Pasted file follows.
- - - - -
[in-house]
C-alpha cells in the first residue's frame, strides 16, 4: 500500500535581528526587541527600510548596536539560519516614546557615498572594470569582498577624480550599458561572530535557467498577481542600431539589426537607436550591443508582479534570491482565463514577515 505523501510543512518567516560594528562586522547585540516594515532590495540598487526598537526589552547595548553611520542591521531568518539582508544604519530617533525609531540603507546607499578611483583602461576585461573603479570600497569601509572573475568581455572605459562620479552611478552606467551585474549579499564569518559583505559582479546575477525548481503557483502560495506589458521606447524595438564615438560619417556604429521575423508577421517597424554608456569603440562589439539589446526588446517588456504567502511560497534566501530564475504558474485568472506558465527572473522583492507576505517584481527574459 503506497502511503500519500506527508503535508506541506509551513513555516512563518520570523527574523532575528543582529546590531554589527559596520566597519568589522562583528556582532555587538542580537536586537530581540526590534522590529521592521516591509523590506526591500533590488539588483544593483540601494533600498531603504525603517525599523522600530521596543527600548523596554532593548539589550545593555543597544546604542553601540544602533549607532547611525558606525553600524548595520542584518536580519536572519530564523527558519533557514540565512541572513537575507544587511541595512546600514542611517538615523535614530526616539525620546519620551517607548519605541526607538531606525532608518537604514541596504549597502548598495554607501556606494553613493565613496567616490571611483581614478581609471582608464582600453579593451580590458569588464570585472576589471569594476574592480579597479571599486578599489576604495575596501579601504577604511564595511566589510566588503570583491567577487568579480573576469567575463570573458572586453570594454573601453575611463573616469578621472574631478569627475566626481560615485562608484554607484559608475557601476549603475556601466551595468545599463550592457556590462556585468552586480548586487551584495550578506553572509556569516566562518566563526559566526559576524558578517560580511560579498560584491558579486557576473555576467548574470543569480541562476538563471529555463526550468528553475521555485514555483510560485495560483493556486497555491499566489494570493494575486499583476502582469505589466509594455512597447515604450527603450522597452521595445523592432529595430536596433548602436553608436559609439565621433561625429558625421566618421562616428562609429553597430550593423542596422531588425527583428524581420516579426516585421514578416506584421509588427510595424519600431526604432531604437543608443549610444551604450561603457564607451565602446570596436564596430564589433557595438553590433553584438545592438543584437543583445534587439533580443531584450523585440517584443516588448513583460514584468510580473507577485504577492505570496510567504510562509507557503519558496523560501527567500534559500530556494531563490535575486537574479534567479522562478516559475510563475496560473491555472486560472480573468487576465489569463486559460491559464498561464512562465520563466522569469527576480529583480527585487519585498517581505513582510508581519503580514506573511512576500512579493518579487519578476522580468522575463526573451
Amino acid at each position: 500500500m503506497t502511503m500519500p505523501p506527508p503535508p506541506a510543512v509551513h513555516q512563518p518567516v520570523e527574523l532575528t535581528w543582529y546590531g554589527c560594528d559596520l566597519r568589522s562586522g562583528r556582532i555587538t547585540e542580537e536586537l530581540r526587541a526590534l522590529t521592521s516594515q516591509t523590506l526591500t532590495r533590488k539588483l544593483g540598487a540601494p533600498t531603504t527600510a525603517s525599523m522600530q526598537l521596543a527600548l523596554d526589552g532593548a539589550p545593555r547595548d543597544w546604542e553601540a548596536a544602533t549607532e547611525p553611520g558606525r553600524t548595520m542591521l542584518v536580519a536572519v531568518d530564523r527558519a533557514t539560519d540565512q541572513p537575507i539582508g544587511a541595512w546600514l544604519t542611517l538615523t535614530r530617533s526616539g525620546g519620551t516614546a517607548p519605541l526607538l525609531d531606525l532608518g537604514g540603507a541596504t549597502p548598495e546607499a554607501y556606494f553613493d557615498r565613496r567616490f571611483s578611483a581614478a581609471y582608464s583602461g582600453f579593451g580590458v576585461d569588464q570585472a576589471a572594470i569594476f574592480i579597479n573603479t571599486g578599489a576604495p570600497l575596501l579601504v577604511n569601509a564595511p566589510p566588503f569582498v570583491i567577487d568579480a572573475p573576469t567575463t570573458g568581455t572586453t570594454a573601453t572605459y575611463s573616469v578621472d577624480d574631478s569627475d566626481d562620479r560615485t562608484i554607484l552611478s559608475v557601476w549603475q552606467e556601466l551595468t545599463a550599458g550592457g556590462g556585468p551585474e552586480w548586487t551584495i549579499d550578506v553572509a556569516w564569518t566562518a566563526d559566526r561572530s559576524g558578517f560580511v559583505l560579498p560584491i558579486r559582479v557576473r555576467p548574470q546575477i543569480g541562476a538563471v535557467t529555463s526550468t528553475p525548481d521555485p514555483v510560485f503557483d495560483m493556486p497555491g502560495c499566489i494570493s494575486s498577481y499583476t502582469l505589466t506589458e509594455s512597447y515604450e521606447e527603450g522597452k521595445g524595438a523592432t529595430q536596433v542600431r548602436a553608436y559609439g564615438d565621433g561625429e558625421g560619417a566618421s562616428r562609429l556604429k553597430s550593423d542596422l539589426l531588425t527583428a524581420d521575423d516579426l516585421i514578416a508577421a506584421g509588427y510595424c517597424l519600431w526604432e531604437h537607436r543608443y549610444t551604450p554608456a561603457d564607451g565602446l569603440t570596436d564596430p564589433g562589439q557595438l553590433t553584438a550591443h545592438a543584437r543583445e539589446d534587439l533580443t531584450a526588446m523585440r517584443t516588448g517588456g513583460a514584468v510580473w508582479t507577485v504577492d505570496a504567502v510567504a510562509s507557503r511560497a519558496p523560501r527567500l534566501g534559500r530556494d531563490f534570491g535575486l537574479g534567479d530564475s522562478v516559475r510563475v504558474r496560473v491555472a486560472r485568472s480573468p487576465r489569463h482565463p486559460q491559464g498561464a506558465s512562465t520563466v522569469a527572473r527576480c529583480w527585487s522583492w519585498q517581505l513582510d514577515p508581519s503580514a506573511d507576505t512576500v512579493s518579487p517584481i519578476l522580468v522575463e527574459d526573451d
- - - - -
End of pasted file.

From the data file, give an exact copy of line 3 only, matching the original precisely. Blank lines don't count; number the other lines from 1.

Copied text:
Amino acid at each position: 500500500m503506497t502511503m500519500p505523501p506527508p503535508p506541506a510543512v509551513h513555516q512563518p518567516v520570523e527574523l532575528t535581528w543582529y546590531g554589527c560594528d559596520l566597519r568589522s562586522g562583528r556582532i555587538t547585540e542580537e536586537l530581540r526587541a526590534l522590529t521592521s516594515q516591509t523590506l526591500t532590495r533590488k539588483l544593483g540598487a540601494p533600498t531603504t527600510a525603517s525599523m522600530q526598537l521596543a527600548l523596554d526589552g532593548a539589550p545593555r547595548d543597544w546604542e553601540a548596536a544602533t549607532e547611525p553611520g558606525r553600524t548595520m542591521l542584518v536580519a536572519v531568518d530564523r527558519a533557514t539560519d540565512q541572513p537575507i539582508g544587511a541595512w546600514l544604519t542611517l538615523t535614530r530617533s526616539g525620546g519620551t516614546a517607548p519605541l526607538l525609531d531606525l532608518g537604514g540603507a541596504t549597502p548598495e546607499a554607501y556606494f553613493d557615498r565613496r567616490f571611483s578611483a581614478a581609471y582608464s583602461g582600453f579593451g580590458v576585461d569588464q570585472a576589471a572594470i569594476f574592480i579597479n573603479t571599486g578599489a576604495p570600497l575596501l579601504v577604511n569601509a564595511p566589510p566588503f569582498v570583491i567577487d568579480a572573475p573576469t567575463t570573458g568581455t572586453t570594454a573601453t572605459y575611463s573616469v578621472d577624480d574631478s569627475d566626481d562620479r560615485t562608484i554607484l552611478s559608475v557601476w549603475q552606467e556601466l551595468t545599463a550599458g550592457g556590462g556585468p551585474e552586480w548586487t551584495i549579499d550578506v553572509a556569516w564569518t566562518a566563526d559566526r561572530s559576524g558578517f560580511v559583505l560579498p560584491i558579486r559582479v557576473r555576467p548574470q546575477i543569480g541562476a538563471v535557467t529555463s526550468t528553475p525548481d521555485p514555483v510560485f503557483d495560483m493556486p497555491g502560495c499566489i494570493s494575486s498577481y499583476t502582469l505589466t506589458e509594455s512597447y515604450e521606447e527603450g522597452k521595445g524595438a523592432t529595430q536596433v542600431r548602436a553608436y559609439g564615438d565621433g561625429e558625421g560619417a566618421s562616428r562609429l556604429k553597430s550593423d542596422l539589426l531588425t527583428a524581420d521575423d516579426l516585421i514578416a508577421a506584421g509588427y510595424c517597424l519600431w526604432e531604437h537607436r543608443y549610444t551604450p554608456a561603457d564607451g565602446l569603440t570596436d564596430p564589433g562589439q557595438l553590433t553584438a550591443h545592438a543584437r543583445e539589446d534587439l533580443t531584450a526588446m523585440r517584443t516588448g517588456g513583460a514584468v510580473w508582479t507577485v504577492d505570496a504567502v510567504a510562509s507557503r511560497a519558496p523560501r527567500l534566501g534559500r530556494d531563490f534570491g535575486l537574479g534567479d530564475s522562478v516559475r510563475v504558474r496560473v491555472a486560472r485568472s480573468p487576465r489569463h482565463p486559460q491559464g498561464a506558465s512562465t520563466v522569469a527572473r527576480c529583480w527585487s522583492w519585498q517581505l513582510d514577515p508581519s503580514a506573511d507576505t512576500v512579493s518579487p517584481i519578476l522580468v522575463e527574459d526573451d